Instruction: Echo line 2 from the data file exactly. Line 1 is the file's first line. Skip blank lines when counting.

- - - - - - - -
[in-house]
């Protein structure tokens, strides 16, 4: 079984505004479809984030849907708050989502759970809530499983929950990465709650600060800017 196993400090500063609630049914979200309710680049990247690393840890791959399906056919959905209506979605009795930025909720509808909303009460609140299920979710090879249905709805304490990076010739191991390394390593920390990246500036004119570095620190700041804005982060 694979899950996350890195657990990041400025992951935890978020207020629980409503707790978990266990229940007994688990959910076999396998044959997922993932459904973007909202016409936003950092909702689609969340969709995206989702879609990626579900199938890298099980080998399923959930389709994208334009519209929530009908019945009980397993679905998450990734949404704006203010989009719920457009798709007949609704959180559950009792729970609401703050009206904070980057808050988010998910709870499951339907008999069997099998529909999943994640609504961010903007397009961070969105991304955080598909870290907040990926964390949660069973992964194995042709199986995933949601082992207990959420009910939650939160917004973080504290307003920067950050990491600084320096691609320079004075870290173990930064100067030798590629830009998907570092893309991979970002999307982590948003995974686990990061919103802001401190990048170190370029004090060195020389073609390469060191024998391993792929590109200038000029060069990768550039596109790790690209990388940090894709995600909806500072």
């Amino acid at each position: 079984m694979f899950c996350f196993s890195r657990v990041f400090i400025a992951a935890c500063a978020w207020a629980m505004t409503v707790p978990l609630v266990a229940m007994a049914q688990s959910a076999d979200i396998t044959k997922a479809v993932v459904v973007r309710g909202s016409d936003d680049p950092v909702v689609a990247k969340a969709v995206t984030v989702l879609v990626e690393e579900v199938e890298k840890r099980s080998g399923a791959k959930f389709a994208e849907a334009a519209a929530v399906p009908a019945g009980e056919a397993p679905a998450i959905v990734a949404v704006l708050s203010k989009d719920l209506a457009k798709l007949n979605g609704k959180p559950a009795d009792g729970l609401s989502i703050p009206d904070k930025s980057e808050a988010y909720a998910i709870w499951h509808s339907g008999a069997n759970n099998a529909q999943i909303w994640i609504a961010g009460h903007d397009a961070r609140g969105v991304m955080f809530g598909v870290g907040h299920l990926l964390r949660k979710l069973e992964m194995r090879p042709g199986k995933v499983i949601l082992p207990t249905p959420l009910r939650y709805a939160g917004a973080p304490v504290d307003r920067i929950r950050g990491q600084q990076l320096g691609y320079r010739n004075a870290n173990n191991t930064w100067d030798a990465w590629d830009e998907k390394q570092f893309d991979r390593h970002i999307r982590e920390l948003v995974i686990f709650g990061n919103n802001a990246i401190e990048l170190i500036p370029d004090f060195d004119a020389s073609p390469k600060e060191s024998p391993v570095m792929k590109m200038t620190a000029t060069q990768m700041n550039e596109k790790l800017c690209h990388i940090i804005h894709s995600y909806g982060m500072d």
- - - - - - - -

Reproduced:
């Protein structure tokens, strides 16, 4: 079984505004479809984030849907708050989502759970809530499983929950990465709650600060800017 196993400090500063609630049914979200309710680049990247690393840890791959399906056919959905209506979605009795930025909720509808909303009460609140299920979710090879249905709805304490990076010739191991390394390593920390990246500036004119570095620190700041804005982060 694979899950996350890195657990990041400025992951935890978020207020629980409503707790978990266990229940007994688990959910076999396998044959997922993932459904973007909202016409936003950092909702689609969340969709995206989702879609990626579900199938890298099980080998399923959930389709994208334009519209929530009908019945009980397993679905998450990734949404704006203010989009719920457009798709007949609704959180559950009792729970609401703050009206904070980057808050988010998910709870499951339907008999069997099998529909999943994640609504961010903007397009961070969105991304955080598909870290907040990926964390949660069973992964194995042709199986995933949601082992207990959420009910939650939160917004973080504290307003920067950050990491600084320096691609320079004075870290173990930064100067030798590629830009998907570092893309991979970002999307982590948003995974686990990061919103802001401190990048170190370029004090060195020389073609390469060191024998391993792929590109200038000029060069990768550039596109790790690209990388940090894709995600909806500072």